Approval for Discharge from the Rehabilitation Center
Your loved one is not able to leave the facility until there is a safe and suitable discharge plan in place. There are many people that help in the planning, execution, and final approval of the rehab discharge. Interdisciplinary team members include:
- A social worker — He or she coordinates the entire discharge process, ensuring that the details are worked out and requirements are met.
- A caregiver — The family caregiver should be someone who knows the family member well and can offer them their best treatment.
- A physical or occupational therapist — This person is responsible for providing the therapy to treat your loved one and to evaluate their progress, keeping in accordance with insurance requirements and professional standards.
- A doctor — The doctor has the authority to approve of the rehab discharge.
- A nurse — This is oftentimes the head nurse of your loved one’s unit. They will assist in the education of the caregiver regarding medications and other care issues.
In many cases, your loved one being home is best, but only when it is appropriate and works well for everyone involved. There are many things to consider while arranging your affairs and getting approval for discharging a patient. For instance, the individual must go to a setting in which they are ensured to be properly taken care of. These places include:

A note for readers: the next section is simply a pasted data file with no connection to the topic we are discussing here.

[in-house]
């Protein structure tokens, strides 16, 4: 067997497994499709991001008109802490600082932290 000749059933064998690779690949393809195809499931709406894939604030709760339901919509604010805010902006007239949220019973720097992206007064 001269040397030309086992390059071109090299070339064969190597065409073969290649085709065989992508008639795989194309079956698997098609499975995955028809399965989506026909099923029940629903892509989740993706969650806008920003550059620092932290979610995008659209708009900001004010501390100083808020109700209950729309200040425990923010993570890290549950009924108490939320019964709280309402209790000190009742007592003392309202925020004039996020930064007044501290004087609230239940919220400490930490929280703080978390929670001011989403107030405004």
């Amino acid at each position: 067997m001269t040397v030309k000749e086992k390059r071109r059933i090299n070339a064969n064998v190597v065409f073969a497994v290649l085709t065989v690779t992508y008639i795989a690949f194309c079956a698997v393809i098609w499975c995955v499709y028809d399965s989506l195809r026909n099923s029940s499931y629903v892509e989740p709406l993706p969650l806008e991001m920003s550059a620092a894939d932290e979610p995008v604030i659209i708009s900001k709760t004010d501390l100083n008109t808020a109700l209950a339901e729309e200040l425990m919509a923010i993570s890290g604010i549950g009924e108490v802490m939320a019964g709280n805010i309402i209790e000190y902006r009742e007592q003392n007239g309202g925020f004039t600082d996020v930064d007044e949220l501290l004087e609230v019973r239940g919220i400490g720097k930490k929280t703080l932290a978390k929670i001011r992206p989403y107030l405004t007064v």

- Returning home, in which no help is required
- Returning home, in which help IS required from a family caregiver
- Returning home, in which help IS required from a home care agency
- A long-term care setting, such as an assisted living or nursing home
Ideally, the setting should have a telephone, not require a lot of repairs, and most important of all, be safe and have everything the patient needs to be comfortable.
Finally, once the setting and caregiver are established, then you tell the facility that you would like to discharge your loved one. You will need to meet with a social worker to discuss:
- How much time you are able to devote to caring for your loved one
- How much you are able to pay for care
- Whether you have other commitments that would need to be balanced with this responsibility
- Whether you are going to provide only a portion or all of the needed care
- Whether you need help from a third party
- Whether or not you need to take time off work to care for the individual
- Whether you have any limitations to providing care, such as health problems or an inability to lift heavy weights
- Any other concerns that you or the social worker might have about your role as a family caregiver
There is a lot to consider and it will take time to plan this all out. Tell the interdisciplinary team if you think you are not prepared to care for your loved one on your own. The friendly staff at Mount Carmel can help you come up with a solution! We are happy to be your guide in the transition and try to make is as smooth as possible. Contact us today if your loved one is going into short term rehabilitation and you have questions about our offerings.